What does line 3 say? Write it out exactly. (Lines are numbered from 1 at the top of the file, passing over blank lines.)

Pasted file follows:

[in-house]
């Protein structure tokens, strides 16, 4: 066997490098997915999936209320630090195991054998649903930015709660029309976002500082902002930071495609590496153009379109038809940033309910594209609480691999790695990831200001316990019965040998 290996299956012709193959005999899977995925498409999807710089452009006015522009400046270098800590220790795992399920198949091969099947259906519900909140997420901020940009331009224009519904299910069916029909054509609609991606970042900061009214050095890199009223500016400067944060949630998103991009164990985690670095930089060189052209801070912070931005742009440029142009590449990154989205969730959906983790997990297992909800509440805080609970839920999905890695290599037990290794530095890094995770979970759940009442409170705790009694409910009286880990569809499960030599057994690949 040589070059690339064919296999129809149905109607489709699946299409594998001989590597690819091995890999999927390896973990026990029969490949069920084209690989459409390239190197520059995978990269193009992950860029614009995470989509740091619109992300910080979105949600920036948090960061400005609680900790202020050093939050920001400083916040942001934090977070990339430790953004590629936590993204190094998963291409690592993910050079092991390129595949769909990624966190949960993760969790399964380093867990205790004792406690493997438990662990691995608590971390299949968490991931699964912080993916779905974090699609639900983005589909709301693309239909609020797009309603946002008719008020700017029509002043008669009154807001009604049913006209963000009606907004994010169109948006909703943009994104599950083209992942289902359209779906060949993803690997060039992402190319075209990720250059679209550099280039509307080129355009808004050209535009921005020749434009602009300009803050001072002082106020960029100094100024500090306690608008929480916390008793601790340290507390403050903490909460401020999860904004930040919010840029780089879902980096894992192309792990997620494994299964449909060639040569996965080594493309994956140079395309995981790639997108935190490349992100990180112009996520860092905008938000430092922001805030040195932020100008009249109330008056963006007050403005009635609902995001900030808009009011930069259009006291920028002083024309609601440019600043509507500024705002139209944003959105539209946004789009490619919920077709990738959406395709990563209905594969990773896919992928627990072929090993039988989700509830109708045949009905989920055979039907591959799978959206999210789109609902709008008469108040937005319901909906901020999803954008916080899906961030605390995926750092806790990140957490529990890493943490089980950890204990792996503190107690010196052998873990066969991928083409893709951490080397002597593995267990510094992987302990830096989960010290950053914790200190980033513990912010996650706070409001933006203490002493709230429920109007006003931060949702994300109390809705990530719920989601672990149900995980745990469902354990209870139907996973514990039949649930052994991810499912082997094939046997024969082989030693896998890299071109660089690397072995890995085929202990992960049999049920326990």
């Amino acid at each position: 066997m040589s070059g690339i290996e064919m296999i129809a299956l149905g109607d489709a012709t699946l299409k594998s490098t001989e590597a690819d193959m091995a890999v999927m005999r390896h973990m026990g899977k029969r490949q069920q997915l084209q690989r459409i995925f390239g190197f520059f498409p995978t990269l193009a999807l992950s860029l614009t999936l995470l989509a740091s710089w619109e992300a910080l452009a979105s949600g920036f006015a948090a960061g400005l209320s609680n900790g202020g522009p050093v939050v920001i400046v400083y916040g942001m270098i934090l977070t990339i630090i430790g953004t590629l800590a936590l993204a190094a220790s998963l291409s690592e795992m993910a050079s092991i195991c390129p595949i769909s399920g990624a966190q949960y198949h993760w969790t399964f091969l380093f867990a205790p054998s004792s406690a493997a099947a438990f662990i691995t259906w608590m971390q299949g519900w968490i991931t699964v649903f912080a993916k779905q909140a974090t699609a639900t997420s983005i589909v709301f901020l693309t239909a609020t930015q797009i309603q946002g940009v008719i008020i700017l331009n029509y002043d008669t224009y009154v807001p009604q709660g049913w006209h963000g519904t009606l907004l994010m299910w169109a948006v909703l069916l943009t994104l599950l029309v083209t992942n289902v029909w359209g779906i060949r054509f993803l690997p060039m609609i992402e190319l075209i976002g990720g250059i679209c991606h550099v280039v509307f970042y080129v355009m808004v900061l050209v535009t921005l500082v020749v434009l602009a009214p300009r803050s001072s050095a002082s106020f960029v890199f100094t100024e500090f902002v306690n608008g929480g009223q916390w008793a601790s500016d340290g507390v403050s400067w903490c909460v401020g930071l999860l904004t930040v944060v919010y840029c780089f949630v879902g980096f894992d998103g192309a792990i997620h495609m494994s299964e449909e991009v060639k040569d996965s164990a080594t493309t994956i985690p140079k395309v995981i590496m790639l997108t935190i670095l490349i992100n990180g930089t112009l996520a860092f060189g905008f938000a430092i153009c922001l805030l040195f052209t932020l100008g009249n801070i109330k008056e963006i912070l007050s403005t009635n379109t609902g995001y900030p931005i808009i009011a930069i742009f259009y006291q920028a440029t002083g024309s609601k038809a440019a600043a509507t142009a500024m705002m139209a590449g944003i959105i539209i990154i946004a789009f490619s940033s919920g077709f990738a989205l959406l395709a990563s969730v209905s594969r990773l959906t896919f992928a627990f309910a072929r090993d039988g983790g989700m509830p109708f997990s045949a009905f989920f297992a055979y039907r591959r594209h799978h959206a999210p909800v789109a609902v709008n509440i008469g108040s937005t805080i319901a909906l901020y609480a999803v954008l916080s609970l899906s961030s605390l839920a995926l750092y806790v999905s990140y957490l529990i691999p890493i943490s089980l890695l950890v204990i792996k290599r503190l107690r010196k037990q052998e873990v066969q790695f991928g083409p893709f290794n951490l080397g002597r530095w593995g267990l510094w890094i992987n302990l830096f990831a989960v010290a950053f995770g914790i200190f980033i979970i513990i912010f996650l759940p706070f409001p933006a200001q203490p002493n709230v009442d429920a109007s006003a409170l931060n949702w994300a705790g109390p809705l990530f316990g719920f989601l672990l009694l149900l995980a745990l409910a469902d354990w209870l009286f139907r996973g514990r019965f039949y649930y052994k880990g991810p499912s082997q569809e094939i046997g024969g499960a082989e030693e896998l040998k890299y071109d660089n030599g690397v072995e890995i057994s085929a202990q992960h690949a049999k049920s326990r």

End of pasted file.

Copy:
């Amino acid at each position: 066997m040589s070059g690339i290996e064919m296999i129809a299956l149905g109607d489709a012709t699946l299409k594998s490098t001989e590597a690819d193959m091995a890999v999927m005999r390896h973990m026990g899977k029969r490949q069920q997915l084209q690989r459409i995925f390239g190197f520059f498409p995978t990269l193009a999807l992950s860029l614009t999936l995470l989509a740091s710089w619109e992300a910080l452009a979105s949600g920036f006015a948090a960061g400005l209320s609680n900790g202020g522009p050093v939050v920001i400046v400083y916040g942001m270098i934090l977070t990339i630090i430790g953004t590629l800590a936590l993204a190094a220790s998963l291409s690592e795992m993910a050079s092991i195991c390129p595949i769909s399920g990624a966190q949960y198949h993760w969790t399964f091969l380093f867990a205790p054998s004792s406690a493997a099947a438990f662990i691995t259906w608590m971390q299949g519900w968490i991931t699964v649903f912080a993916k779905q909140a974090t699609a639900t997420s983005i589909v709301f901020l693309t239909a609020t930015q797009i309603q946002g940009v008719i008020i700017l331009n029509y002043d008669t224009y009154v807001p009604q709660g049913w006209h963000g519904t009606l907004l994010m299910w169109a948006v909703l069916l943009t994104l599950l029309v083209t992942n289902v029909w359209g779906i060949r054509f993803l690997p060039m609609i992402e190319l075209i976002g990720g250059i679209c991606h550099v280039v509307f970042y080129v355009m808004v900061l050209v535009t921005l500082v020749v434009l602009a009214p300009r803050s001072s050095a002082s106020f960029v890199f100094t100024e500090f902002v306690n608008g929480g009223q916390w008793a601790s500016d340290g507390v403050s400067w903490c909460v401020g930071l999860l904004t930040v944060v919010y840029c780089f949630v879902g980096f894992d998103g192309a792990i997620h495609m494994s299964e449909e991009v060639k040569d996965s164990a080594t493309t994956i985690p140079k395309v995981i590496m790639l997108t935190i670095l490349i992100n990180g930089t112009l996520a860092f060189g905008f938000a430092i153009c922001l805030l040195f052209t932020l100008g009249n801070i109330k008056e963006i912070l007050s403005t009635n379109t609902g995001y900030p931005i808009i009011a930069i742009f259009y006291q920028a440029t002083g024309s609601k038809a440019a600043a509507t142009a500024m705002m139209a590449g944003i959105i539209i990154i946004a789009f490619s940033s919920g077709f990738a989205l959406l395709a990563s969730v209905s594969r990773l959906t896919f992928a627990f309910a072929r090993d039988g983790g989700m509830p109708f997990s045949a009905f989920f297992a055979y039907r591959r594209h799978h959206a999210p909800v789109a609902v709008n509440i008469g108040s937005t805080i319901a909906l901020y609480a999803v954008l916080s609970l899906s961030s605390l839920a995926l750092y806790v999905s990140y957490l529990i691999p890493i943490s089980l890695l950890v204990i792996k290599r503190l107690r010196k037990q052998e873990v066969q790695f991928g083409p893709f290794n951490l080397g002597r530095w593995g267990l510094w890094i992987n302990l830096f990831a989960v010290a950053f995770g914790i200190f980033i979970i513990i912010f996650l759940p706070f409001p933006a200001q203490p002493n709230v009442d429920a109007s006003a409170l931060n949702w994300a705790g109390p809705l990530f316990g719920f989601l672990l009694l149900l995980a745990l409910a469902d354990w209870l009286f139907r996973g514990r019965f039949y649930y052994k880990g991810p499912s082997q569809e094939i046997g024969g499960a082989e030693e896998l040998k890299y071109d660089n030599g690397v072995e890995i057994s085929a202990q992960h690949a049999k049920s326990r």